The Pandemic Emptied American Roads. But Driving Is Picking Back Up
America is starting its engines again.
Freeways and city streets have been remarkably empty for weeks. The coronavirus pandemic caused an unprecedented drop in U.S. traffic — total miles driven dropped by more than 40% in the last two weeks of March, according to data collected by Arity.
In some states, mileage eventually dropped more than 60% below what would be expected without a pandemic.
But for several weeks now, the same data shows that miles driven are starting to climb again. Driving remains well below normal levels, but is rising consistently.
The decline in driving began well before states imposed stay-at-home orders, and the increase similarly began before those orders started to be lifted.
Arity, a spinoff of the insurance giant Allstate, pulls mobility data from smartphone apps and devices installed in cars of customers who have opted in to share their data. The figures have been smoothed and normalized.
The decline in late March appears to be without a peacetime precedent. And the 29% increase between April 1 and May 1 would, in normal times, be a remarkable shift.
"In a pre-COVID world, a move of 1% or 2% would be perceived as interesting," Rob Nendorf, Arity's director of analytics, says.
Spring is usually marked by an increase in traffic, making the drop off in March even more striking.
And it's not just that total miles driven have declined. Americans also changed how they drive.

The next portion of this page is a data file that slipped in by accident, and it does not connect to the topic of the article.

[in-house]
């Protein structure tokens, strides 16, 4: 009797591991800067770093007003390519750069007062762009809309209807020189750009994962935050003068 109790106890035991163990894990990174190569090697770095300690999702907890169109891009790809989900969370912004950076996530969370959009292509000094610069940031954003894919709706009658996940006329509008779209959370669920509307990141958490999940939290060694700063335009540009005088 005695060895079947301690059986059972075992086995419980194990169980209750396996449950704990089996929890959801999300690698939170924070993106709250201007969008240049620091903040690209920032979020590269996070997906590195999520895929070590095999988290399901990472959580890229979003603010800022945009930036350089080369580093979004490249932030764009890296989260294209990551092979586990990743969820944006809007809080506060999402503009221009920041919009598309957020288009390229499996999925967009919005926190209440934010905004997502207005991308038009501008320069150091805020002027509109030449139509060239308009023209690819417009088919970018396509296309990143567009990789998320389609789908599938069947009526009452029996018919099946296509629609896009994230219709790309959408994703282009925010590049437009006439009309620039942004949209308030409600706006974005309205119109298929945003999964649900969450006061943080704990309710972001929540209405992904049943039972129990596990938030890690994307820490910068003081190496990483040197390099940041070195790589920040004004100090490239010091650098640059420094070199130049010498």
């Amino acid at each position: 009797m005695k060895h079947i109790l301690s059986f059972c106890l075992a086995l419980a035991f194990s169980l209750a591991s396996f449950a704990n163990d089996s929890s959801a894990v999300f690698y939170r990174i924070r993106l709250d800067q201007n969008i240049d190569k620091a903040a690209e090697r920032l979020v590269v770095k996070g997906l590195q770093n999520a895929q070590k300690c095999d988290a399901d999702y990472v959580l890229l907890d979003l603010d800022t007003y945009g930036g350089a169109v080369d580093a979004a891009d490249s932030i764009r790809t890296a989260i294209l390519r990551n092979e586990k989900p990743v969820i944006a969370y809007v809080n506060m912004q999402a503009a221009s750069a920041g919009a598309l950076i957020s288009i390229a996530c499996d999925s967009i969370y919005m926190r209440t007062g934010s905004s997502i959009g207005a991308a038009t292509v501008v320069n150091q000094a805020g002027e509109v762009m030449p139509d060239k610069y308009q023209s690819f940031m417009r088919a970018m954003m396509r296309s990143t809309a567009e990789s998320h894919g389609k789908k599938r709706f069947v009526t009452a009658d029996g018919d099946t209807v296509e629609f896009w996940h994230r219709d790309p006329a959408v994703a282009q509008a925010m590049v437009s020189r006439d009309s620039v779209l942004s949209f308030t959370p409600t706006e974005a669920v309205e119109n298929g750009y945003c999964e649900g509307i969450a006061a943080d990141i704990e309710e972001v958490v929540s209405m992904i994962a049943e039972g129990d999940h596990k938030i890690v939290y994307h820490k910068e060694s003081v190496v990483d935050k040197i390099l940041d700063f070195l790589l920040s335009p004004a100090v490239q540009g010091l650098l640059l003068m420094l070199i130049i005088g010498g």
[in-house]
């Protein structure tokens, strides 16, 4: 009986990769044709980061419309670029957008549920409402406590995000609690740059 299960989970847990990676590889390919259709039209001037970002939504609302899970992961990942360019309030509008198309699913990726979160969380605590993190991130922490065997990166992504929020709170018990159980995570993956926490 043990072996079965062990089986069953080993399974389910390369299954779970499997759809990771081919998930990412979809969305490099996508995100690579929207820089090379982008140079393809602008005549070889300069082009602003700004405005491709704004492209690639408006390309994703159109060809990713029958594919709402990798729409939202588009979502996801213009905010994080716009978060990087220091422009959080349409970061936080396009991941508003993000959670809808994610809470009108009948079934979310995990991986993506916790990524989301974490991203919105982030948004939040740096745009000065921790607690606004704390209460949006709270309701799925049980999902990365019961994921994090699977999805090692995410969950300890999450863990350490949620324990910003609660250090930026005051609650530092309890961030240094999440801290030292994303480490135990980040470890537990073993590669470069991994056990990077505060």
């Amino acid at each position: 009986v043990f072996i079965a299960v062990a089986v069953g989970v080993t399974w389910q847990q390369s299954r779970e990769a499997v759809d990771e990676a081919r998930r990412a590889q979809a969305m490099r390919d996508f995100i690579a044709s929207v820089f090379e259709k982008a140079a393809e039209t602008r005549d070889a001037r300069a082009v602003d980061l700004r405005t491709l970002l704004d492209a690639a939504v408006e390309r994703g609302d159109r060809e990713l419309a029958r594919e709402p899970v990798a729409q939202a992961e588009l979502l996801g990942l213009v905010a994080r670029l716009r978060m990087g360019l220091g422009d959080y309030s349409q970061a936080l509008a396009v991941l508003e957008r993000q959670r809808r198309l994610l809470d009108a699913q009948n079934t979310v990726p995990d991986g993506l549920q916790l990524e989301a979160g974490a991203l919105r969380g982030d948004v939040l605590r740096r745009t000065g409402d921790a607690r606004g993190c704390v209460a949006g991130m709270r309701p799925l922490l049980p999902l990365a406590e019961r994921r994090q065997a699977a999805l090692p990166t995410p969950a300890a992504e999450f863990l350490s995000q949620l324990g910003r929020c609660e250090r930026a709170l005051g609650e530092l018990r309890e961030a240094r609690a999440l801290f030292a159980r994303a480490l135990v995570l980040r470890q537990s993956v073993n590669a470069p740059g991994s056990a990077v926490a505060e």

Cars are going faster overall, but Arity actually reports less aggressive acceleration than usual. That might reflect different driving patterns on emptier streets, or it may be because different kinds of trips are taking place. And long weekend trips are a casualty of the coronavirus. In April, weekend drives tended to be shorter than usual, making weekday and weekend trips look a lot more similar.
The reduction in driving has opened up streets — and some cities have seized the opportunity to rethink how they use their roads, installing more bike lanes or reserving more space for pedestrians. Meanwhile, less driving means fewer accidents, prompting some insurers to send rebates to customers.
And now, as cars trickle back to the streets, just remember: starting a vehicle after a long hiatus has some perils. Dead batteries are common and tires can develop flat spots. One unfortunate NPR correspondent found a rat's nest inside her vehicle.
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